Jane, a petite blond woman who arrives with a focused look, drifts past the chicken but ponders the kohlrabi before placing one in her bag. She looks stricken when a visitor tries to talk to her. “I’m mortified to be here. I’m college educated,” she says. An out-of-work single mom with two young children, Jane began using the food shelf last fall as her bills and challenges mounted.

The kohlrabi is just one of many unfamiliar items she’s picked up here — kale counts as another — that are donated by local grocery stores, the Vermont Foodbank, farms, and private individuals and businesses. In the last year, those donations have been dwindling, though — Tropical Storm Irene so trounced the Intervale farms, for instance, that their donations are down by more than half. Food-shelf warehouse manager Bill Dennison has noticed that, two holiday seasons ago, donations of food were more varied. This year, he says, “We had pallets and pallets of creamed corn, canned food coming out of our ears.”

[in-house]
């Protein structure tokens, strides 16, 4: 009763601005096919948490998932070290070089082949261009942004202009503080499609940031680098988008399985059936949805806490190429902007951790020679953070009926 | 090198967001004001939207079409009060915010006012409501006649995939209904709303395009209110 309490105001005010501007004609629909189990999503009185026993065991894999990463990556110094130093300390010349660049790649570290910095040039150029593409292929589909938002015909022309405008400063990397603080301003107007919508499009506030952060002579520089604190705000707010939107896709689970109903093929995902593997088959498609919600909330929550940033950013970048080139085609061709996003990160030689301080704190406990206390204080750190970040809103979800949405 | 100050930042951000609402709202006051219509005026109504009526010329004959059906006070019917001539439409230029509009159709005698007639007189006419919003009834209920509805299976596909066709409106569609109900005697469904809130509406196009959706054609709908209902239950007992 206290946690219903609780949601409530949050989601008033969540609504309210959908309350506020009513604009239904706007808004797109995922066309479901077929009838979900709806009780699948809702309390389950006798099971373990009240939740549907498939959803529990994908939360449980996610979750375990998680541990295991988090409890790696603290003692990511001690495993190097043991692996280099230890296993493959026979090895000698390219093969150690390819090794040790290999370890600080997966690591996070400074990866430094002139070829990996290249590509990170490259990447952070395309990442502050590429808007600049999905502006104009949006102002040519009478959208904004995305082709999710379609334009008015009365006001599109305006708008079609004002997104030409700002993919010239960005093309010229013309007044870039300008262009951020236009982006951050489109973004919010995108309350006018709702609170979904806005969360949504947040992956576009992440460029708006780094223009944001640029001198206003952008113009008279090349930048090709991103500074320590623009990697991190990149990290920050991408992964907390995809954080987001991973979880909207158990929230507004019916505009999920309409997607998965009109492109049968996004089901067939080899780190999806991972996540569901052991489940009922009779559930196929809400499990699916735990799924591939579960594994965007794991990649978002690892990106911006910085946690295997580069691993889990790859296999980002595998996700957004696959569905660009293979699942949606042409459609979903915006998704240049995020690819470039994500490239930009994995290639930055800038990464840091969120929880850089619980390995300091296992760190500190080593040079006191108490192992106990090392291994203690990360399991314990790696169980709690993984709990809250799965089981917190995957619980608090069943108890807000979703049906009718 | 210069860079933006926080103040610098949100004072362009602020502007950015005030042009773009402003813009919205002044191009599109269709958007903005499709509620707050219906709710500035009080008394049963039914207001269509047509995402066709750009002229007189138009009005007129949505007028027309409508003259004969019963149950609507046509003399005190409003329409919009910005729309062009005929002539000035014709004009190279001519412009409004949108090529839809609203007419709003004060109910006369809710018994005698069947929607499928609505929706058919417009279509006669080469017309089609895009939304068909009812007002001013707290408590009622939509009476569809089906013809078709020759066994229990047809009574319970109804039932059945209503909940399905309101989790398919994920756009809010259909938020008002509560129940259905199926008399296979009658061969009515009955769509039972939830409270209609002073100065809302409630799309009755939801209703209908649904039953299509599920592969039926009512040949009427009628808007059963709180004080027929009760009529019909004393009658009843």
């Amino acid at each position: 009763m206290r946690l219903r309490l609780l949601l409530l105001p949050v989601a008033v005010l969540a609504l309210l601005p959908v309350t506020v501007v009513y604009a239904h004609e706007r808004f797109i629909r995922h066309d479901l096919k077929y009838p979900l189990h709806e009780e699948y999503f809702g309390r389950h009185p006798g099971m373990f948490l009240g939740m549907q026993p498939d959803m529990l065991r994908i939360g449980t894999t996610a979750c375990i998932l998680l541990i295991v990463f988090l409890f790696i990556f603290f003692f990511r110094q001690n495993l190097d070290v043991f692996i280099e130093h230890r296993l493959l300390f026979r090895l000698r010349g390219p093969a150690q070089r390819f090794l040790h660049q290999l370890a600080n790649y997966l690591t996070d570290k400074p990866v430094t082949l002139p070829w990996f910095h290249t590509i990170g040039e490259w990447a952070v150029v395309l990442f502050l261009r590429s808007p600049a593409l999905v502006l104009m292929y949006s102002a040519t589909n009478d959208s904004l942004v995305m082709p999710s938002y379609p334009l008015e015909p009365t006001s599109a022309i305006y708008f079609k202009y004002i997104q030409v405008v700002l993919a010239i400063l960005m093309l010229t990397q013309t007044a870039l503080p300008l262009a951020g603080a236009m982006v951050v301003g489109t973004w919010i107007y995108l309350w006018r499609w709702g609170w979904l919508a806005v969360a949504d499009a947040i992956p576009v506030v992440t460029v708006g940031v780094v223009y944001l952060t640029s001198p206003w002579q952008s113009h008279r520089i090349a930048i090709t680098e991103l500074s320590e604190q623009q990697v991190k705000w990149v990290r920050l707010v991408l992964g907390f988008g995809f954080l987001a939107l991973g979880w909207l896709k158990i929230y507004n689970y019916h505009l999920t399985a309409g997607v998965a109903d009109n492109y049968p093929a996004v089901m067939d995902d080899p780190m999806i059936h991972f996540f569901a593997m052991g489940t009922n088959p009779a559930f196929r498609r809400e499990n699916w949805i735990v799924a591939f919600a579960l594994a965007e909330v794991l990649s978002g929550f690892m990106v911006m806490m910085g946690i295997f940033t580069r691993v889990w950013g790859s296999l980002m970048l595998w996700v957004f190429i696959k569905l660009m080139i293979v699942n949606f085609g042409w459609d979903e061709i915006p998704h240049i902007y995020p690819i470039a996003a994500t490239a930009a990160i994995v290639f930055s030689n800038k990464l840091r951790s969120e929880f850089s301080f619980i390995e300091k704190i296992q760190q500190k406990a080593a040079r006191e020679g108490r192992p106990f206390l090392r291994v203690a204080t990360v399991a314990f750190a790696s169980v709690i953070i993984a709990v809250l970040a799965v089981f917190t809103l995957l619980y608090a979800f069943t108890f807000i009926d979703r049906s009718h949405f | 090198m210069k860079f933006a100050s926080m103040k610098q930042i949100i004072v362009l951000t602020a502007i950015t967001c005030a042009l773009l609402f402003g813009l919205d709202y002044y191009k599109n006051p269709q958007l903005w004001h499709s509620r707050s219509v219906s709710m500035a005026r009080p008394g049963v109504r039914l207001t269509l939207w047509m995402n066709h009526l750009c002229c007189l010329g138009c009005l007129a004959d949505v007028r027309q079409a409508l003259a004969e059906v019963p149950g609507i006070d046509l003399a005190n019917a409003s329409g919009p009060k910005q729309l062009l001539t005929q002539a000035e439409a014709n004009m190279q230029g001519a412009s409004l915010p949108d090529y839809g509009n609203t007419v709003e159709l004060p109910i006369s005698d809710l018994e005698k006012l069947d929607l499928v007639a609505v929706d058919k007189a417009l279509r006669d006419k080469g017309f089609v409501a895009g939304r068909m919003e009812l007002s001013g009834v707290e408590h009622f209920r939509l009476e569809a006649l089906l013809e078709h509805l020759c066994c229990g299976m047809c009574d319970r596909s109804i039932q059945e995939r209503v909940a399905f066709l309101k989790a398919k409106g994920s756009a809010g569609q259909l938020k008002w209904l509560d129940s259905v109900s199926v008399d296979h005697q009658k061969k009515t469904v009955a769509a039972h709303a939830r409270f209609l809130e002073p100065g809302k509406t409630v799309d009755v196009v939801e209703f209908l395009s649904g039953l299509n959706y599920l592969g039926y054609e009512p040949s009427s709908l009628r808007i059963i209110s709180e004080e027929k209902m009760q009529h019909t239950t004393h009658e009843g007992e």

Donations of staples such as peanut butter and cans of tuna fish, foods “high in protein with core value,” have fallen, says Judy Stermer, the Vermont Foodbank’s director of communications. So the Foodbank is buying more of those staples — sometimes at staggering prices — to augment the U.S. Department of Agriculture foods on which the nonprofit relies. Those purchases are one reason why the Foodbank will increase its food budget by 30 percent this year. “A more typical [yearly] increase might be 10 to 12 percent,” Stermer says.

Food prices are based on a complicated web of factors. For instance, last year, peanut butter cost the Foodbank $13.54 per case. Since then, peanut production has decreased due to the drought in Texas and farmers turning their efforts to more lucrative cotton crops, so the price is up. The Foodbank paid $23.39 per case for its most recent shipment of peanut butter, says Stermer. Instead of automatically offering it to food shelves, the Foodbank is now more likely to parcel out peanut butter by request only, or as an occasional item.